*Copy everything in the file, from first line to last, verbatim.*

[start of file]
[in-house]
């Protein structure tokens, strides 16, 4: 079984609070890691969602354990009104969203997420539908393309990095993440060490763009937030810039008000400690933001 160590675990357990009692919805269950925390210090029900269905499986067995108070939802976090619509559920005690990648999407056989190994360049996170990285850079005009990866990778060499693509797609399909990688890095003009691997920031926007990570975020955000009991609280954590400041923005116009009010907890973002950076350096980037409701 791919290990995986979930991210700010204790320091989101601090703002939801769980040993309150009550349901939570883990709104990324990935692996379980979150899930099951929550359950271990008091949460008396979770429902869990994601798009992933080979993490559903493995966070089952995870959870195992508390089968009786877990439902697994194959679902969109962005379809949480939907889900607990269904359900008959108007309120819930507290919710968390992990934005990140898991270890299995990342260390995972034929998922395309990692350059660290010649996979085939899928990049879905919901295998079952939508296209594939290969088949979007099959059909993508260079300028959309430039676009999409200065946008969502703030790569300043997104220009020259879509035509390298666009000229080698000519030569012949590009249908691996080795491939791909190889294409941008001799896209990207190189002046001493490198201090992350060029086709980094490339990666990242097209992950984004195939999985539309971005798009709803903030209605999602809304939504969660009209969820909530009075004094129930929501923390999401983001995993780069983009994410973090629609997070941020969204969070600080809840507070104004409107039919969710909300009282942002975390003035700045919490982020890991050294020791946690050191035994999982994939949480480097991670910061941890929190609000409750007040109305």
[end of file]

[in-house]
């Protein structure tokens, strides 16, 4: 079984609070890691969602354990009104969203997420539908393309990095993440060490763009937030810039008000400690933001 160590675990357990009692919805269950925390210090029900269905499986067995108070939802976090619509559920005690990648999407056989190994360049996170990285850079005009990866990778060499693509797609399909990688890095003009691997920031926007990570975020955000009991609280954590400041923005116009009010907890973002950076350096980037409701 791919290990995986979930991210700010204790320091989101601090703002939801769980040993309150009550349901939570883990709104990324990935692996379980979150899930099951929550359950271990008091949460008396979770429902869990994601798009992933080979993490559903493995966070089952995870959870195992508390089968009786877990439902697994194959679902969109962005379809949480939907889900607990269904359900008959108007309120819930507290919710968390992990934005990140898991270890299995990342260390995972034929998922395309990692350059660290010649996979085939899928990049879905919901295998079952939508296209594939290969088949979007099959059909993508260079300028959309430039676009999409200065946008969502703030790569300043997104220009020259879509035509390298666009000229080698000519030569012949590009249908691996080795491939791909190889294409941008001799896209990207190189002046001493490198201090992350060029086709980094490339990666990242097209992950984004195939999985539309971005798009709803903030209605999602809304939504969660009209969820909530009075004094129930929501923390999401983001995993780069983009994410973090629609997070941020969204969070600080809840507070104004409107039919969710909300009282942002975390003035700045919490982020890991050294020791946690050191035994999982994939949480480097991670910061941890929190609000409750007040109305």